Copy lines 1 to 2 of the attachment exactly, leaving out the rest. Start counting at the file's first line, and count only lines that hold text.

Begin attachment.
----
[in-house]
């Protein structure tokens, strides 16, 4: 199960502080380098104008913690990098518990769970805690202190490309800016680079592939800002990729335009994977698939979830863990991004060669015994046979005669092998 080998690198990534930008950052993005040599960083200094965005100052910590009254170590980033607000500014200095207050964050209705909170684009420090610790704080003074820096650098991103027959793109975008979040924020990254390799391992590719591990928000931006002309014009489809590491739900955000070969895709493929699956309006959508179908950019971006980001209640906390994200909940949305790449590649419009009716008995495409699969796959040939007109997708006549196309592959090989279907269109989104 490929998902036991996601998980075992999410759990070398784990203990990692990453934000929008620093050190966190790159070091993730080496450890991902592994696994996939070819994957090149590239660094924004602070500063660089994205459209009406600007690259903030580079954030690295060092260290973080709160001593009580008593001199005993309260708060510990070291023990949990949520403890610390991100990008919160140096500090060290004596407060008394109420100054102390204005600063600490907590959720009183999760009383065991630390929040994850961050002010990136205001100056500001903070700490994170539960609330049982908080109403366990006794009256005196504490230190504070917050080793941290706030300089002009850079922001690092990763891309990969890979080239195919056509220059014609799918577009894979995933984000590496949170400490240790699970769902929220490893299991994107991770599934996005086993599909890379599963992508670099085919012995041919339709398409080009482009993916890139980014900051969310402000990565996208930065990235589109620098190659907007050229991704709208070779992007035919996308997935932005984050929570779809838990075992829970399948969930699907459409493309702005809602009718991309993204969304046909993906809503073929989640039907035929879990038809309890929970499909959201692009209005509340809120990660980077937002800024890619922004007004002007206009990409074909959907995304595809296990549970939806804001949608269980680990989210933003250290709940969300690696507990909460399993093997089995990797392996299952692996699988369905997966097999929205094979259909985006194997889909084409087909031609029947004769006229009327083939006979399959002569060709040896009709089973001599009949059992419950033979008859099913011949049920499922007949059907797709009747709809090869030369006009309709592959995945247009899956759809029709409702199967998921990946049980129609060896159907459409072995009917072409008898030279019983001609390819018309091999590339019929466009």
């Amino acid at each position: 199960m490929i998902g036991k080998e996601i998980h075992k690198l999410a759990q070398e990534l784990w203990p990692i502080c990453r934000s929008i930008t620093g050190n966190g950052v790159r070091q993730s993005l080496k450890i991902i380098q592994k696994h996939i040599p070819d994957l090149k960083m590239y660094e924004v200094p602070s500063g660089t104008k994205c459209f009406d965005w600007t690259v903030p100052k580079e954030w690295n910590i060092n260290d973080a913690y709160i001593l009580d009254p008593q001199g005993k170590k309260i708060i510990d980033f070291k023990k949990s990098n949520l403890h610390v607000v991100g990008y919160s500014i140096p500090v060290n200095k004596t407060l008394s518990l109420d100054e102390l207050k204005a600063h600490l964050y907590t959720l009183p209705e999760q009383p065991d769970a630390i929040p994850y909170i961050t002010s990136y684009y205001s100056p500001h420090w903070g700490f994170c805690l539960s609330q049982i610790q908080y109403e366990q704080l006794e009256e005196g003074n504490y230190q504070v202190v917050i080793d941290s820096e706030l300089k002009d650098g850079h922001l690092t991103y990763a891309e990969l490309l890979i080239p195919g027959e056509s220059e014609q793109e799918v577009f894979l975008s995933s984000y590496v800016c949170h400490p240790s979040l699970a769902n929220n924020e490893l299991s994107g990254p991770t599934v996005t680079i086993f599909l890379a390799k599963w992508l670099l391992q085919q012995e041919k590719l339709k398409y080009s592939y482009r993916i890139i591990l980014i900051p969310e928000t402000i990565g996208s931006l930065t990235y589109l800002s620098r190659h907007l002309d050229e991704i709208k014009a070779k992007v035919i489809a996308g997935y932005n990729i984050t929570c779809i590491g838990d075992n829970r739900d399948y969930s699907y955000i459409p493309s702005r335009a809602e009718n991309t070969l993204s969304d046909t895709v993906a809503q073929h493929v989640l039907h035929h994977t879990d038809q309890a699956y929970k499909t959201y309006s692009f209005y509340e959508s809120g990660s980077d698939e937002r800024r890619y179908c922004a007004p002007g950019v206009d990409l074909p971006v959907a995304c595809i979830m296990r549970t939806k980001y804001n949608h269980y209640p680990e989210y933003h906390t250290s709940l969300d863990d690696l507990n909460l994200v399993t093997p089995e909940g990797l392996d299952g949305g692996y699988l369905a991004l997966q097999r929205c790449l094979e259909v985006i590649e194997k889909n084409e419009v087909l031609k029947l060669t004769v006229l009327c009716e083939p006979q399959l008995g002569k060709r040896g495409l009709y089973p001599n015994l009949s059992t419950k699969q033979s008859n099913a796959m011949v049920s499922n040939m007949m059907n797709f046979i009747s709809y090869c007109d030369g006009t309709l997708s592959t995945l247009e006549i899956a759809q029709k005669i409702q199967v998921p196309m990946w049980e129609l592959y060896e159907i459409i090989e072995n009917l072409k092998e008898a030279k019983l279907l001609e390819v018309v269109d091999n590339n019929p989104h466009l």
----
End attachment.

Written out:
[in-house]
């Protein structure tokens, strides 16, 4: 199960502080380098104008913690990098518990769970805690202190490309800016680079592939800002990729335009994977698939979830863990991004060669015994046979005669092998 080998690198990534930008950052993005040599960083200094965005100052910590009254170590980033607000500014200095207050964050209705909170684009420090610790704080003074820096650098991103027959793109975008979040924020990254390799391992590719591990928000931006002309014009489809590491739900955000070969895709493929699956309006959508179908950019971006980001209640906390994200909940949305790449590649419009009716008995495409699969796959040939007109997708006549196309592959090989279907269109989104 490929998902036991996601998980075992999410759990070398784990203990990692990453934000929008620093050190966190790159070091993730080496450890991902592994696994996939070819994957090149590239660094924004602070500063660089994205459209009406600007690259903030580079954030690295060092260290973080709160001593009580008593001199005993309260708060510990070291023990949990949520403890610390991100990008919160140096500090060290004596407060008394109420100054102390204005600063600490907590959720009183999760009383065991630390929040994850961050002010990136205001100056500001903070700490994170539960609330049982908080109403366990006794009256005196504490230190504070917050080793941290706030300089002009850079922001690092990763891309990969890979080239195919056509220059014609799918577009894979995933984000590496949170400490240790699970769902929220490893299991994107991770599934996005086993599909890379599963992508670099085919012995041919339709398409080009482009993916890139980014900051969310402000990565996208930065990235589109620098190659907007050229991704709208070779992007035919996308997935932005984050929570779809838990075992829970399948969930699907459409493309702005809602009718991309993204969304046909993906809503073929989640039907035929879990038809309890929970499909959201692009209005509340809120990660980077937002800024890619922004007004002007206009990409074909959907995304595809296990549970939806804001949608269980680990989210933003250290709940969300690696507990909460399993093997089995990797392996299952692996699988369905997966097999929205094979259909985006194997889909084409087909031609029947004769006229009327083939006979399959002569060709040896009709089973001599009949059992419950033979008859099913011949049920499922007949059907797709009747709809090869030369006009309709592959995945247009899956759809029709409702199967998921990946049980129609060896159907459409072995009917072409008898030279019983001609390819018309091999590339019929466009």